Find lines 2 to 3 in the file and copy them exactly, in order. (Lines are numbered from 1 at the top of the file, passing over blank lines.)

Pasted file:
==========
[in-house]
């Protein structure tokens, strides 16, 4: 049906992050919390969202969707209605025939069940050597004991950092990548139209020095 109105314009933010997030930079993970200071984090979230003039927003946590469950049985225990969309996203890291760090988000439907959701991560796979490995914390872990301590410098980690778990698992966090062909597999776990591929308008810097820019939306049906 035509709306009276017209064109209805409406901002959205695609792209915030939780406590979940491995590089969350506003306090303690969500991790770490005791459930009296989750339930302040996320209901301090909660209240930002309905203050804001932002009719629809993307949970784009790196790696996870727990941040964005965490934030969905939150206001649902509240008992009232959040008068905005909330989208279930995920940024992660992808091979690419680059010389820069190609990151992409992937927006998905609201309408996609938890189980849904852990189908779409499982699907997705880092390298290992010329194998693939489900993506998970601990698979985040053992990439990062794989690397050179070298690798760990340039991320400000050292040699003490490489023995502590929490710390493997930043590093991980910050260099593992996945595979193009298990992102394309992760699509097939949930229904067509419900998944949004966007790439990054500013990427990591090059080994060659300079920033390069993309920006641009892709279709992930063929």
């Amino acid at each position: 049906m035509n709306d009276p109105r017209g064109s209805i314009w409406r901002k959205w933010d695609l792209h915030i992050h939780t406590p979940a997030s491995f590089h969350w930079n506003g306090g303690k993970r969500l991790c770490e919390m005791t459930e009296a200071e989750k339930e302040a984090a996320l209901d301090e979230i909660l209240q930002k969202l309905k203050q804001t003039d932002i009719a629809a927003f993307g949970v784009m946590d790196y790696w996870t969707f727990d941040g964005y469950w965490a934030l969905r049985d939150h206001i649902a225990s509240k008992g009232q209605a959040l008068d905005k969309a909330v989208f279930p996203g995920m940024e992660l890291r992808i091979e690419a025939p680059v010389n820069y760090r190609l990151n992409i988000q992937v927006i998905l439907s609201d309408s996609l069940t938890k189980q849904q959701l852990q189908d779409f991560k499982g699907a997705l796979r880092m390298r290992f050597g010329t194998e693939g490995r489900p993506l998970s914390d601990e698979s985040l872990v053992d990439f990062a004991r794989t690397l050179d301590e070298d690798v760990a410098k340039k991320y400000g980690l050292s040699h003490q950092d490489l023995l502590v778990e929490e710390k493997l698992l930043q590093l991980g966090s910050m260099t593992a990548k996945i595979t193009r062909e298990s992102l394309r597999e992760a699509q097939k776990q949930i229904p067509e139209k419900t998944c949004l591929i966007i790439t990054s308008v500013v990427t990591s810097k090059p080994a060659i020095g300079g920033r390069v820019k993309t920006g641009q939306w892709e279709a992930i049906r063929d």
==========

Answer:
């Protein structure tokens, strides 16, 4: 049906992050919390969202969707209605025939069940050597004991950092990548139209020095 109105314009933010997030930079993970200071984090979230003039927003946590469950049985225990969309996203890291760090988000439907959701991560796979490995914390872990301590410098980690778990698992966090062909597999776990591929308008810097820019939306049906 035509709306009276017209064109209805409406901002959205695609792209915030939780406590979940491995590089969350506003306090303690969500991790770490005791459930009296989750339930302040996320209901301090909660209240930002309905203050804001932002009719629809993307949970784009790196790696996870727990941040964005965490934030969905939150206001649902509240008992009232959040008068905005909330989208279930995920940024992660992808091979690419680059010389820069190609990151992409992937927006998905609201309408996609938890189980849904852990189908779409499982699907997705880092390298290992010329194998693939489900993506998970601990698979985040053992990439990062794989690397050179070298690798760990340039991320400000050292040699003490490489023995502590929490710390493997930043590093991980910050260099593992996945595979193009298990992102394309992760699509097939949930229904067509419900998944949004966007790439990054500013990427990591090059080994060659300079920033390069993309920006641009892709279709992930063929």
């Amino acid at each position: 049906m035509n709306d009276p109105r017209g064109s209805i314009w409406r901002k959205w933010d695609l792209h915030i992050h939780t406590p979940a997030s491995f590089h969350w930079n506003g306090g303690k993970r969500l991790c770490e919390m005791t459930e009296a200071e989750k339930e302040a984090a996320l209901d301090e979230i909660l209240q930002k969202l309905k203050q804001t003039d932002i009719a629809a927003f993307g949970v784009m946590d790196y790696w996870t969707f727990d941040g964005y469950w965490a934030l969905r049985d939150h206001i649902a225990s509240k008992g009232q209605a959040l008068d905005k969309a909330v989208f279930p996203g995920m940024e992660l890291r992808i091979e690419a025939p680059v010389n820069y760090r190609l990151n992409i988000q992937v927006i998905l439907s609201d309408s996609l069940t938890k189980q849904q959701l852990q189908d779409f991560k499982g699907a997705l796979r880092m390298r290992f050597g010329t194998e693939g490995r489900p993506l998970s914390d601990e698979s985040l872990v053992d990439f990062a004991r794989t690397l050179d301590e070298d690798v760990a410098k340039k991320y400000g980690l050292s040699h003490q950092d490489l023995l502590v778990e929490e710390k493997l698992l930043q590093l991980g966090s910050m260099t593992a990548k996945i595979t193009r062909e298990s992102l394309r597999e992760a699509q097939k776990q949930i229904p067509e139209k419900t998944c949004l591929i966007i790439t990054s308008v500013v990427t990591s810097k090059p080994a060659i020095g300079g920033r390069v820019k993309t920006g641009q939306w892709e279709a992930i049906r063929d």